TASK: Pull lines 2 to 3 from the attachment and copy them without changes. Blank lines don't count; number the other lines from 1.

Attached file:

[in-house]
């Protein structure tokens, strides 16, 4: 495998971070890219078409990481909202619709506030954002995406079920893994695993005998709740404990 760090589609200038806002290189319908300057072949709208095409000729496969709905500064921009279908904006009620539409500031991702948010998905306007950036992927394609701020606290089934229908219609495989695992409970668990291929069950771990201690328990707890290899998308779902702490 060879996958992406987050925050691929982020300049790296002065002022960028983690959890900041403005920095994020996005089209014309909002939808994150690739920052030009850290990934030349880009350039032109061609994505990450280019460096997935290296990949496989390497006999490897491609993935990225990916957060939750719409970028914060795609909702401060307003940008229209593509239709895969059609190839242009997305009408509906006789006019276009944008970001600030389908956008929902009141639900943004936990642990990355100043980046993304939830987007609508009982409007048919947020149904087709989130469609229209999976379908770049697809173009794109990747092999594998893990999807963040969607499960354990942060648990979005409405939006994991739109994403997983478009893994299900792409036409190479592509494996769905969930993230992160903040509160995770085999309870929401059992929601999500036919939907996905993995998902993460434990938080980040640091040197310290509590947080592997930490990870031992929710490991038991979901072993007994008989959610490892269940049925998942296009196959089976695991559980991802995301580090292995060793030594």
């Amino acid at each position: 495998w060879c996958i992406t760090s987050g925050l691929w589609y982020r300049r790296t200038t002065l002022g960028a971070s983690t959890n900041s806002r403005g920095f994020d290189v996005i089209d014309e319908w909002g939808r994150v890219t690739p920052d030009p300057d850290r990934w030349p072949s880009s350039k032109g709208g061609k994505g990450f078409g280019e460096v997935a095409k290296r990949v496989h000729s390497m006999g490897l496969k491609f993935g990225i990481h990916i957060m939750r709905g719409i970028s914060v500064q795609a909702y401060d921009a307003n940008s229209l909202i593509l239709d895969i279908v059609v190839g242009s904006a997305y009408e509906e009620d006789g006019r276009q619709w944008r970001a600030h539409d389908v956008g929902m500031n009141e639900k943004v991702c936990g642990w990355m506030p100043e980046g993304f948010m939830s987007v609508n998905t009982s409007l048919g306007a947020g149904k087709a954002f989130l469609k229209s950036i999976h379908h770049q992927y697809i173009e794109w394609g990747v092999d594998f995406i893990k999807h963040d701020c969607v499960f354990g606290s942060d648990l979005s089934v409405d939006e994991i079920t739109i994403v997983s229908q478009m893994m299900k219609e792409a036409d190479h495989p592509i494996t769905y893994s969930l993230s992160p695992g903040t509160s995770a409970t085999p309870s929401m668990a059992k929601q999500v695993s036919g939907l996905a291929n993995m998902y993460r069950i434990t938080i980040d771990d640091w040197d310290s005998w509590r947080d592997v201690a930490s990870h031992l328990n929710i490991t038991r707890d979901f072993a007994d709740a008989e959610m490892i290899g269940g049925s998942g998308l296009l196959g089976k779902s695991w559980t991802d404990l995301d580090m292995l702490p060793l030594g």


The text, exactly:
């Protein structure tokens, strides 16, 4: 495998971070890219078409990481909202619709506030954002995406079920893994695993005998709740404990 760090589609200038806002290189319908300057072949709208095409000729496969709905500064921009279908904006009620539409500031991702948010998905306007950036992927394609701020606290089934229908219609495989695992409970668990291929069950771990201690328990707890290899998308779902702490 060879996958992406987050925050691929982020300049790296002065002022960028983690959890900041403005920095994020996005089209014309909002939808994150690739920052030009850290990934030349880009350039032109061609994505990450280019460096997935290296990949496989390497006999490897491609993935990225990916957060939750719409970028914060795609909702401060307003940008229209593509239709895969059609190839242009997305009408509906006789006019276009944008970001600030389908956008929902009141639900943004936990642990990355100043980046993304939830987007609508009982409007048919947020149904087709989130469609229209999976379908770049697809173009794109990747092999594998893990999807963040969607499960354990942060648990979005409405939006994991739109994403997983478009893994299900792409036409190479592509494996769905969930993230992160903040509160995770085999309870929401059992929601999500036919939907996905993995998902993460434990938080980040640091040197310290509590947080592997930490990870031992929710490991038991979901072993007994008989959610490892269940049925998942296009196959089976695991559980991802995301580090292995060793030594």
């Amino acid at each position: 495998w060879c996958i992406t760090s987050g925050l691929w589609y982020r300049r790296t200038t002065l002022g960028a971070s983690t959890n900041s806002r403005g920095f994020d290189v996005i089209d014309e319908w909002g939808r994150v890219t690739p920052d030009p300057d850290r990934w030349p072949s880009s350039k032109g709208g061609k994505g990450f078409g280019e460096v997935a095409k290296r990949v496989h000729s390497m006999g490897l496969k491609f993935g990225i990481h990916i957060m939750r709905g719409i970028s914060v500064q795609a909702y401060d921009a307003n940008s229209l909202i593509l239709d895969i279908v059609v190839g242009s904006a997305y009408e509906e009620d006789g006019r276009q619709w944008r970001a600030h539409d389908v956008g929902m500031n009141e639900k943004v991702c936990g642990w990355m506030p100043e980046g993304f948010m939830s987007v609508n998905t009982s409007l048919g306007a947020g149904k087709a954002f989130l469609k229209s950036i999976h379908h770049q992927y697809i173009e794109w394609g990747v092999d594998f995406i893990k999807h963040d701020c969607v499960f354990g606290s942060d648990l979005s089934v409405d939006e994991i079920t739109i994403v997983s229908q478009m893994m299900k219609e792409a036409d190479h495989p592509i494996t769905y893994s969930l993230s992160p695992g903040t509160s995770a409970t085999p309870s929401m668990a059992k929601q999500v695993s036919g939907l996905a291929n993995m998902y993460r069950i434990t938080i980040d771990d640091w040197d310290s005998w509590r947080d592997v201690a930490s990870h031992l328990n929710i490991t038991r707890d979901f072993a007994d709740a008989e959610m490892i290899g269940g049925s998942g998308l296009l196959g089976k779902s695991w559980t991802d404990l995301d580090m292995l702490p060793l030594g």